Mixed reproduction systems in Opuntia monacantha (Cactaceae) in Southern Brazil.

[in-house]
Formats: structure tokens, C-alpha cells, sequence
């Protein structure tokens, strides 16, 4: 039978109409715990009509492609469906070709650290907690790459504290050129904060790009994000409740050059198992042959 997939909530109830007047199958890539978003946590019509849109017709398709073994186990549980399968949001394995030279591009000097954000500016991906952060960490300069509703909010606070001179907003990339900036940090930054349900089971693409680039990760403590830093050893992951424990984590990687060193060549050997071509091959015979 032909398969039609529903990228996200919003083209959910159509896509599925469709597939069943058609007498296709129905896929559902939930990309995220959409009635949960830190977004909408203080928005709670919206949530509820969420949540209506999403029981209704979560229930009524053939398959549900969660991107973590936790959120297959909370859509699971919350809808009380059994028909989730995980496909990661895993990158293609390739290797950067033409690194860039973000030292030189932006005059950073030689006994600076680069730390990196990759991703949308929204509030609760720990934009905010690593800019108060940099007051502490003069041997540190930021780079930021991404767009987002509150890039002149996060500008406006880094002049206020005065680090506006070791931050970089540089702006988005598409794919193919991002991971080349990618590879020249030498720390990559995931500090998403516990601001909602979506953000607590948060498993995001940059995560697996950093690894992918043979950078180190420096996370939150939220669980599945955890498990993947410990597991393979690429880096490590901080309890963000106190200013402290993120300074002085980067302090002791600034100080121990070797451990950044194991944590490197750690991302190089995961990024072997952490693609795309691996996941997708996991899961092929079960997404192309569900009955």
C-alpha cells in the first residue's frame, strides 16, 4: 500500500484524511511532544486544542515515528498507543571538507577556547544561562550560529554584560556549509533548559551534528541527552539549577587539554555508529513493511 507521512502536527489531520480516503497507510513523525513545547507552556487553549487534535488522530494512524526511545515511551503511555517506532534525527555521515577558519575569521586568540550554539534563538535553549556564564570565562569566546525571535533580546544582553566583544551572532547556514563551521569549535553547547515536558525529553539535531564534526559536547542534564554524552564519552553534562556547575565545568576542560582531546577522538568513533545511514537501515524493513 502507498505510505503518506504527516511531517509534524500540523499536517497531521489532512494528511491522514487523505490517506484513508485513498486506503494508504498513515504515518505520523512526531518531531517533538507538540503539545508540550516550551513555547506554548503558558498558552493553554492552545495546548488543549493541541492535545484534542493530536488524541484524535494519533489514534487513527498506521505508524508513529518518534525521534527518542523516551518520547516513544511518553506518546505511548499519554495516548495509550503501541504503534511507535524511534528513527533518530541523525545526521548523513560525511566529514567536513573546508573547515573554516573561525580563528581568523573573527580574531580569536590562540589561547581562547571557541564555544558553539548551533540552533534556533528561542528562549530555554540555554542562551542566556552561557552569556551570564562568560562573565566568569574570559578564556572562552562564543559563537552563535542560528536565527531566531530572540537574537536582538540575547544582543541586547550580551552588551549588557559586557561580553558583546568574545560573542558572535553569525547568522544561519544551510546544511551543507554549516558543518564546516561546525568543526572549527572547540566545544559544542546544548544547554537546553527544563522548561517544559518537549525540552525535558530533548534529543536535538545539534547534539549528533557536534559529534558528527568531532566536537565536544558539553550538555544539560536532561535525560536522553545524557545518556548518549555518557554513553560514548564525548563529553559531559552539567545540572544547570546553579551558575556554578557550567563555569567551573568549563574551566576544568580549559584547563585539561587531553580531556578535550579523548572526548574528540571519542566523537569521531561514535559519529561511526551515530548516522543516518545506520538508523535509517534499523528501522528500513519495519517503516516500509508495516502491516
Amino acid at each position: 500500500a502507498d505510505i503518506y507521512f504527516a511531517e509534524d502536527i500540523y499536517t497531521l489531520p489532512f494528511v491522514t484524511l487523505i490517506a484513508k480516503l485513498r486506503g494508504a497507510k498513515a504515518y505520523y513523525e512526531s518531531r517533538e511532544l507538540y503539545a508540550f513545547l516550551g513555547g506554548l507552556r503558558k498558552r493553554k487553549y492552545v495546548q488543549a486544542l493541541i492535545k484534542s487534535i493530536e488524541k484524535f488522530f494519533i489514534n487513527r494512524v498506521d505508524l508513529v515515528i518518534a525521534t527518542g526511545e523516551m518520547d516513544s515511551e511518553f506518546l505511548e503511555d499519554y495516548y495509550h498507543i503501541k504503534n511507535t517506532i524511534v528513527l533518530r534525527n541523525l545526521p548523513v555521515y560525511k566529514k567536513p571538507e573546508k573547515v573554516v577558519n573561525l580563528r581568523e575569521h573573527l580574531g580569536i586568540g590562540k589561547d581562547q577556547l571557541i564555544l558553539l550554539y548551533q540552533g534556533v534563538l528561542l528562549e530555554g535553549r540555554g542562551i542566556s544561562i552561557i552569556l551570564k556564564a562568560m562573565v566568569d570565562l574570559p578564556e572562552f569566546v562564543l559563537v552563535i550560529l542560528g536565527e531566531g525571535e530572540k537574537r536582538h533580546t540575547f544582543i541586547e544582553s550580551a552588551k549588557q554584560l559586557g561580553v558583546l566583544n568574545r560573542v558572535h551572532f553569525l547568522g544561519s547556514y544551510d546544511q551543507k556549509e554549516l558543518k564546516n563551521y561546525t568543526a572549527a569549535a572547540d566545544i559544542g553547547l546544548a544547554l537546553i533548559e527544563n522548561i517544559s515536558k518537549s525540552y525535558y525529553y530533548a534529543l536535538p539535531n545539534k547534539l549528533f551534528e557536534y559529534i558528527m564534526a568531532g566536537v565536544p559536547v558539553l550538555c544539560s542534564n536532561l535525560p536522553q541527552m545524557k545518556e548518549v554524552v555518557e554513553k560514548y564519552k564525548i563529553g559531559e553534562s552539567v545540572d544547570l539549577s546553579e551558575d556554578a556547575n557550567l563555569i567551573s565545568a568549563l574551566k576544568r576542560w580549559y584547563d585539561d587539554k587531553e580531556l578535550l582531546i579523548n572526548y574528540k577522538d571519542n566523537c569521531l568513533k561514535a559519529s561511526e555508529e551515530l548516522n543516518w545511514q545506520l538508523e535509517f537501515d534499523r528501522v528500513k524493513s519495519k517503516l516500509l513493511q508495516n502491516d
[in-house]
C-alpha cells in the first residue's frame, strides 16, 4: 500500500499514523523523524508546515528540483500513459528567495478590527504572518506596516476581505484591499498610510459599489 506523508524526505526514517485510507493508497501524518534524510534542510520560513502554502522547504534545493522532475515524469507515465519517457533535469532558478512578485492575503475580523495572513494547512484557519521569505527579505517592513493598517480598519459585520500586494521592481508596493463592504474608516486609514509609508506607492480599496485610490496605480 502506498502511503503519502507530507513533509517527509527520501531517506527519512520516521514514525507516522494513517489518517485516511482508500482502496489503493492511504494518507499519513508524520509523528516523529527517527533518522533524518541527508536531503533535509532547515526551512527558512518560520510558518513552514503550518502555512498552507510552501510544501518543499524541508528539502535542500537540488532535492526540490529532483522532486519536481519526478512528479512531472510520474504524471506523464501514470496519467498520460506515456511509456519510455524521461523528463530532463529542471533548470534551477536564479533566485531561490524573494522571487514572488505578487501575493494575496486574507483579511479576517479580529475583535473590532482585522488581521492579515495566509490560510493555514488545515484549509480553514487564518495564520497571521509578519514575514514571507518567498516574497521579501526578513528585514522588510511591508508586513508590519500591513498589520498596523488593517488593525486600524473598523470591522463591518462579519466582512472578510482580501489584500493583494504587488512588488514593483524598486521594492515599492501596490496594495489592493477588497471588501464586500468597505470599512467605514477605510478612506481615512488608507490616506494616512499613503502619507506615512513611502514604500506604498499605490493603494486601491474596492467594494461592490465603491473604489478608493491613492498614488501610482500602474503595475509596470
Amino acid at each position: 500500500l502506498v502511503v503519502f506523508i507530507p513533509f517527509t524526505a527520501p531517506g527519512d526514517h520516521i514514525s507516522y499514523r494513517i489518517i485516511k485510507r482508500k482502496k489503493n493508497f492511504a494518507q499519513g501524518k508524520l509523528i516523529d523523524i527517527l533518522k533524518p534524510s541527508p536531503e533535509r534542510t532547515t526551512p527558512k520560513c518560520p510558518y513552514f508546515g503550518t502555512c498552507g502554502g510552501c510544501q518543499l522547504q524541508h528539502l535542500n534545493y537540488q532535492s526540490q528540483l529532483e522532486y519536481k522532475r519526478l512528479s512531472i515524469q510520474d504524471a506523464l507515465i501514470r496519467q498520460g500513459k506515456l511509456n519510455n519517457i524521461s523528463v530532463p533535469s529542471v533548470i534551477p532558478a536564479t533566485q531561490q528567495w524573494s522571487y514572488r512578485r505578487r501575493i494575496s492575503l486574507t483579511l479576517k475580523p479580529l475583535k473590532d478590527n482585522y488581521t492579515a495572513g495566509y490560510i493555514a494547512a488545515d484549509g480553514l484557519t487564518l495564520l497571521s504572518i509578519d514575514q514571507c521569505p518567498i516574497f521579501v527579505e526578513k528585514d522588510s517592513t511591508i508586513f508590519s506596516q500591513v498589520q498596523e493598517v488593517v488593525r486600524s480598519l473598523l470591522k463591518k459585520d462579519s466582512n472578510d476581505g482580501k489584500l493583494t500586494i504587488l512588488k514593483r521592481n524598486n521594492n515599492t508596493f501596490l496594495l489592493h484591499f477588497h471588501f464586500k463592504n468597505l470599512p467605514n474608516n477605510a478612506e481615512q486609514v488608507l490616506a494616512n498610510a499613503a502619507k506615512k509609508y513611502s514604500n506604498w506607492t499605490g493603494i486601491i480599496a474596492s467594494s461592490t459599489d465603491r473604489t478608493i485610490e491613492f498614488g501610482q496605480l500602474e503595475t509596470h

The Cactaceae have morphological and physiological adaptations associated with their life histories that are reflected in different modes of reproduction and multiplication. The reproductive phenology, preferential reproductive mode, and the sexual and asexual multiplication of Opuntia monacantha were investigated between 2003 and 2006 in two restinga (sandy coastal) environment in Southern Brazil to determine the adaptive values of its reproduction modes. Flowering was annual and occurred continuous for approximately 100 days between the months of September and January, with a few flowers opening per day per individual (but many in the whole population). Facultative xenogamy was identified as the preferential sexual system, with the highest levels of fruit and seed formation following natural pollination. The seeds are recalcitrant and have high germinative capacities under laboratory conditions. Seedling recruitment and establishment in the field was extremely reduced. The skins of the fruits and the cladodes have high capacities for regeneration and clonal multiplication because of their areolas.